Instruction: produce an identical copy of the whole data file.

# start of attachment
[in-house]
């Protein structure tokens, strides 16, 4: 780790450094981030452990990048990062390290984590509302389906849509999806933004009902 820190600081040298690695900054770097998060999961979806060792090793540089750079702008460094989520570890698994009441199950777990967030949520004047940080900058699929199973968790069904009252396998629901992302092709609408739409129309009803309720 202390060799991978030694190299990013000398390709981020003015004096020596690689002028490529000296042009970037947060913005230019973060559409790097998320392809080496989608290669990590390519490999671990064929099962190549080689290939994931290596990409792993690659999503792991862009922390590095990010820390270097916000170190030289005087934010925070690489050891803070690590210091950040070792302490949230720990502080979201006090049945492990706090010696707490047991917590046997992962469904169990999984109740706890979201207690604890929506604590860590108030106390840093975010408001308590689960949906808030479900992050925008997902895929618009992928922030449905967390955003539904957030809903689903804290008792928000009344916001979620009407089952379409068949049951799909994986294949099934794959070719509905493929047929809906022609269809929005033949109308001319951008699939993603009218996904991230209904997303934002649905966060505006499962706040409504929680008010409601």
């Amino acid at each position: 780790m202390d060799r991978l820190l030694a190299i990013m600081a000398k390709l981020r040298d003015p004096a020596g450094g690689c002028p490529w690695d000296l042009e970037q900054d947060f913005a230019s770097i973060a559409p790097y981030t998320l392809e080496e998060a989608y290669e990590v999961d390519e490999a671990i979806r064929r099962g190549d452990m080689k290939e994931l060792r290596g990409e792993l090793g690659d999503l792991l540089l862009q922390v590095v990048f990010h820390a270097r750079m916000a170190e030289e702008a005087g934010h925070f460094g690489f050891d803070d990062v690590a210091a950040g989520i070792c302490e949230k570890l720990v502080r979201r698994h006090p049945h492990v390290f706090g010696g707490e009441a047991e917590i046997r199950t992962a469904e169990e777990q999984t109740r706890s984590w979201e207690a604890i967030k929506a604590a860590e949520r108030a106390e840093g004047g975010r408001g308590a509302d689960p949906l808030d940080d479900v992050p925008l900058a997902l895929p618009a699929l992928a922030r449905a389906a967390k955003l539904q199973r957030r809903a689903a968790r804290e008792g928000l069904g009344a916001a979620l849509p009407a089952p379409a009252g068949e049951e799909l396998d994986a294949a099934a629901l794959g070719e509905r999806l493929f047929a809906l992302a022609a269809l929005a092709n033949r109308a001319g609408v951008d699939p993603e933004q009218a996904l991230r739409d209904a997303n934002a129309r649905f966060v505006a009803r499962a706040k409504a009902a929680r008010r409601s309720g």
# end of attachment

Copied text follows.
[in-house]
């Protein structure tokens, strides 16, 4: 780790450094981030452990990048990062390290984590509302389906849509999806933004009902 820190600081040298690695900054770097998060999961979806060792090793540089750079702008460094989520570890698994009441199950777990967030949520004047940080900058699929199973968790069904009252396998629901992302092709609408739409129309009803309720 202390060799991978030694190299990013000398390709981020003015004096020596690689002028490529000296042009970037947060913005230019973060559409790097998320392809080496989608290669990590390519490999671990064929099962190549080689290939994931290596990409792993690659999503792991862009922390590095990010820390270097916000170190030289005087934010925070690489050891803070690590210091950040070792302490949230720990502080979201006090049945492990706090010696707490047991917590046997992962469904169990999984109740706890979201207690604890929506604590860590108030106390840093975010408001308590689960949906808030479900992050925008997902895929618009992928922030449905967390955003539904957030809903689903804290008792928000009344916001979620009407089952379409068949049951799909994986294949099934794959070719509905493929047929809906022609269809929005033949109308001319951008699939993603009218996904991230209904997303934002649905966060505006499962706040409504929680008010409601």
């Amino acid at each position: 780790m202390d060799r991978l820190l030694a190299i990013m600081a000398k390709l981020r040298d003015p004096a020596g450094g690689c002028p490529w690695d000296l042009e970037q900054d947060f913005a230019s770097i973060a559409p790097y981030t998320l392809e080496e998060a989608y290669e990590v999961d390519e490999a671990i979806r064929r099962g190549d452990m080689k290939e994931l060792r290596g990409e792993l090793g690659d999503l792991l540089l862009q922390v590095v990048f990010h820390a270097r750079m916000a170190e030289e702008a005087g934010h925070f460094g690489f050891d803070d990062v690590a210091a950040g989520i070792c302490e949230k570890l720990v502080r979201r698994h006090p049945h492990v390290f706090g010696g707490e009441a047991e917590i046997r199950t992962a469904e169990e777990q999984t109740r706890s984590w979201e207690a604890i967030k929506a604590a860590e949520r108030a106390e840093g004047g975010r408001g308590a509302d689960p949906l808030d940080d479900v992050p925008l900058a997902l895929p618009a699929l992928a922030r449905a389906a967390k955003l539904q199973r957030r809903a689903a968790r804290e008792g928000l069904g009344a916001a979620l849509p009407a089952p379409a009252g068949e049951e799909l396998d994986a294949a099934a629901l794959g070719e509905r999806l493929f047929a809906l992302a022609a269809l929005a092709n033949r109308a001319g609408v951008d699939p993603e933004q009218a996904l991230r739409d209904a997303n934002a129309r649905f966060v505006a009803r499962a706040k409504a009902a929680r008010r409601s309720g």